Glacier National Park montage from the Lake McDonald area

I crossed into the Idaho panhandle and stopped for dinner. Prior to this moment, I had only consciously experienced Idaho twice. When I first came out to attend UCLA, I used my first spring break to fly up to Oregon in order to see my birthplace. On the way back, I took the bus to Boise and flew back to LA from there. This was before I had a decent camera to properly record any travel. Later, during the Rocky Mountain road trip, I crossed into the southeast corner of Idaho for a half-hour on my way from Salt Lake City to Jackson, Wyoming prior to visiting Grand Tetons National Park and Yellowstone National Park. Because it was just a half-hour crossing, I felt this only gave Idaho an asterisk for my more recent travels. Now I had stopped in a town and was actually enjoying a meal in Idaho, finally allowing me to remove the asterisk off my trip bucket list accounting. However, I had more planned for Idaho later in my trip.

Finally, after dinner, I headed on into Washington where I had reserved my night stop in Spokane Valley. The only other time I had been in Washington was when I changed planes in Seattle-Tacoma Airport on my way to a land tour in Alaska sixteen years ago. Now, I was going to truly experience Washington by visiting its national parks over the Memorial Day weekend. My excitement was growing.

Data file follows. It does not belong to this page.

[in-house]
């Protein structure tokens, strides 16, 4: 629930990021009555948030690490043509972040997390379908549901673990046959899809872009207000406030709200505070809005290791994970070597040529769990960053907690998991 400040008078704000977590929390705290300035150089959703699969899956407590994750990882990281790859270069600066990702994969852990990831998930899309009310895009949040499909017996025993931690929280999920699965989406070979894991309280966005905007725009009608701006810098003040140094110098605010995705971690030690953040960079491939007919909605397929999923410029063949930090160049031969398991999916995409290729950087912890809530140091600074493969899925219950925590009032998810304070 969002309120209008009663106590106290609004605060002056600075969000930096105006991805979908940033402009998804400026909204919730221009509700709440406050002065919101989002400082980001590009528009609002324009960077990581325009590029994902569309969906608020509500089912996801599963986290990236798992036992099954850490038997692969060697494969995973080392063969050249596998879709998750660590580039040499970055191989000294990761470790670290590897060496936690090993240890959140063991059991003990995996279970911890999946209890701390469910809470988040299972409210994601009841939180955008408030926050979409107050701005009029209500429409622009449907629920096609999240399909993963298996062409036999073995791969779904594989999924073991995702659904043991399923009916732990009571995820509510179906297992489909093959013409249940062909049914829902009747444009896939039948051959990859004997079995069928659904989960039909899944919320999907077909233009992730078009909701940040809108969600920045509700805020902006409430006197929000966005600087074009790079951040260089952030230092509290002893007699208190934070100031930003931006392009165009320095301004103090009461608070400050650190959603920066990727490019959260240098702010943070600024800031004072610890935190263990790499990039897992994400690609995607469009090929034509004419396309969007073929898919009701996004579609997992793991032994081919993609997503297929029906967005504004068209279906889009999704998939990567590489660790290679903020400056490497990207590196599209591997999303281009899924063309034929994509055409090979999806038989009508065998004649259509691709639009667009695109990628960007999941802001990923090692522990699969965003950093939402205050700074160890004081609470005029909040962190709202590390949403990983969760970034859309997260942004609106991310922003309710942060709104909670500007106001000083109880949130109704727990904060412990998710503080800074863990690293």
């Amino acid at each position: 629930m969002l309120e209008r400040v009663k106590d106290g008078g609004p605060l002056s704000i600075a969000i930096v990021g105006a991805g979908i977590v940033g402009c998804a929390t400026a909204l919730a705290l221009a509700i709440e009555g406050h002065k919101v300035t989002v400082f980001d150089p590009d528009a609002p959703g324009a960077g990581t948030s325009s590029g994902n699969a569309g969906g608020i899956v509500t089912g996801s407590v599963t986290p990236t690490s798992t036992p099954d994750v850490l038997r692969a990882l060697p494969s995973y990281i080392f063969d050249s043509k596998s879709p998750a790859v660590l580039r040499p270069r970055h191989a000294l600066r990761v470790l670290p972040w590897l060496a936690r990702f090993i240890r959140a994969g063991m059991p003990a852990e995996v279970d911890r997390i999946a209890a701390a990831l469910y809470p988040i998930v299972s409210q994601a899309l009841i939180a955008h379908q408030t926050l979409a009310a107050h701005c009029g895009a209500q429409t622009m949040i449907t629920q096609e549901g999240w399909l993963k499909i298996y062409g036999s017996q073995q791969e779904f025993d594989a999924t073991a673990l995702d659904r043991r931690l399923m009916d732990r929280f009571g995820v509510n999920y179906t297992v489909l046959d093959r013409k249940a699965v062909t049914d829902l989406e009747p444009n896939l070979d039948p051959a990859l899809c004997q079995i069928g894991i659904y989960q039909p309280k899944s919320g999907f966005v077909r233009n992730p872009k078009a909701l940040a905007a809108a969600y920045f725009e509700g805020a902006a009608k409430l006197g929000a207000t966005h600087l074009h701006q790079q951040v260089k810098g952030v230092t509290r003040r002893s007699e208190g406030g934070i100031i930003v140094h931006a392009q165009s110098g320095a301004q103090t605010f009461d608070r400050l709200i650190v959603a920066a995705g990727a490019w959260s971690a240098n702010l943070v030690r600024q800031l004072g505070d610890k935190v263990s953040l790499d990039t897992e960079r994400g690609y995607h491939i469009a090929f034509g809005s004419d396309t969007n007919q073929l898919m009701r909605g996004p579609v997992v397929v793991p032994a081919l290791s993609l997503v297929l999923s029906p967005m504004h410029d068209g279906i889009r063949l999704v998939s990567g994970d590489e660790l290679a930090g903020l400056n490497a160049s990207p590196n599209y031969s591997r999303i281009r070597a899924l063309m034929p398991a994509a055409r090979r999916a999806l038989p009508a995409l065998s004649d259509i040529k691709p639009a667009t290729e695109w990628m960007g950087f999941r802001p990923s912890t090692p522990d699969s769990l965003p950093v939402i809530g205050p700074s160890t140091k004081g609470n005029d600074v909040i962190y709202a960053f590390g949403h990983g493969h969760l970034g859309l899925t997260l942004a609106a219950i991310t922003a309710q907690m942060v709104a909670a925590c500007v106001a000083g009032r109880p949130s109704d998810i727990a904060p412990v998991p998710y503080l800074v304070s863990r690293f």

To be continued…

 

How Should a National Park Be Defined?

In one of my earliest posts written nearly five years ago, I discussed the various bucket lists I had created as a plan to explore the wonders of our world, gaining a perspective of where we fit within the environment and history of its being. One of those bucket lists was to visit all of the designated United States National Parks. At the time and up to the start of 2018, there were 59 designated national parks managed by the United States National Park System. With last year’s road trip, I am able to mark off 41 of those 59 national parks, and I am planning a northwestern road trip in late spring which will bring me to 4 more national parks. However, the United States Congress, at the urging of a Missouri senator, recently re-designated the Jefferson Expansion National Memorial to the Gateway Arch National Park. President Trump signed the law in February 2018. Now, I have no major quibble over officially renaming Jefferson Expansion to Gateway Arch, even though the metal arch was designed and constructed in the 1960s as a homage to President Thomas Jefferson’s action of the Louisiana Purchase which greatly expanded the US in the early 1800s and led to its eventual growth as the fourth largest country in the world. However, changing its designation from a national memorial to a national park totally upends the true concept of a national park and how it should be perceived. This is an action to which I cannot agree.